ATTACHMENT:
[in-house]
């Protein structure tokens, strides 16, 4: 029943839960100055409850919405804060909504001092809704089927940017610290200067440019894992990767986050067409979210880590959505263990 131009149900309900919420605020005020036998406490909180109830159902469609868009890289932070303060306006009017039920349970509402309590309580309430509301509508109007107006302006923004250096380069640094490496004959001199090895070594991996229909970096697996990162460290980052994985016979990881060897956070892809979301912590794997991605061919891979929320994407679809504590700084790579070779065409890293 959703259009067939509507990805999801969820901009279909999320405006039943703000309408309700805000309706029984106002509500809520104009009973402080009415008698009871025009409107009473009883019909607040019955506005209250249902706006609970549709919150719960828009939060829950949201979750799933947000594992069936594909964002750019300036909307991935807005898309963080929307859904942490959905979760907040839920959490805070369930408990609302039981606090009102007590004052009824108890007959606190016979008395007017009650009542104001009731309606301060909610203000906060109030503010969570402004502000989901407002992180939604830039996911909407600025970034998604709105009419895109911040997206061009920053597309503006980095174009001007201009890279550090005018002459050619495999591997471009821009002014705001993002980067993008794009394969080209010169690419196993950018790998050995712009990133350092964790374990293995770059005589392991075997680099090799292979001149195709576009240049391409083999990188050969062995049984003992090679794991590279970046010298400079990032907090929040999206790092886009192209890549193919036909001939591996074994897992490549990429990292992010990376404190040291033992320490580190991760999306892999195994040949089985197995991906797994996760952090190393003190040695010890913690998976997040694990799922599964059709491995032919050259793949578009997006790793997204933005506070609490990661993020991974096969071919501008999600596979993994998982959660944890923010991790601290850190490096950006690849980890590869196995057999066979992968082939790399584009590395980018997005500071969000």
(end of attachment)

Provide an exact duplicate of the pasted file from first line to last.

[in-house]
């Protein structure tokens, strides 16, 4: 029943839960100055409850919405804060909504001092809704089927940017610290200067440019894992990767986050067409979210880590959505263990 131009149900309900919420605020005020036998406490909180109830159902469609868009890289932070303060306006009017039920349970509402309590309580309430509301509508109007107006302006923004250096380069640094490496004959001199090895070594991996229909970096697996990162460290980052994985016979990881060897956070892809979301912590794997991605061919891979929320994407679809504590700084790579070779065409890293 959703259009067939509507990805999801969820901009279909999320405006039943703000309408309700805000309706029984106002509500809520104009009973402080009415008698009871025009409107009473009883019909607040019955506005209250249902706006609970549709919150719960828009939060829950949201979750799933947000594992069936594909964002750019300036909307991935807005898309963080929307859904942490959905979760907040839920959490805070369930408990609302039981606090009102007590004052009824108890007959606190016979008395007017009650009542104001009731309606301060909610203000906060109030503010969570402004502000989901407002992180939604830039996911909407600025970034998604709105009419895109911040997206061009920053597309503006980095174009001007201009890279550090005018002459050619495999591997471009821009002014705001993002980067993008794009394969080209010169690419196993950018790998050995712009990133350092964790374990293995770059005589392991075997680099090799292979001149195709576009240049391409083999990188050969062995049984003992090679794991590279970046010298400079990032907090929040999206790092886009192209890549193919036909001939591996074994897992490549990429990292992010990376404190040291033992320490580190991760999306892999195994040949089985197995991906797994996760952090190393003190040695010890913690998976997040694990799922599964059709491995032919050259793949578009997006790793997204933005506070609490990661993020991974096969071919501008999600596979993994998982959660944890923010991790601290850190490096950006690849980890590869196995057999066979992968082939790399584009590395980018997005500071969000």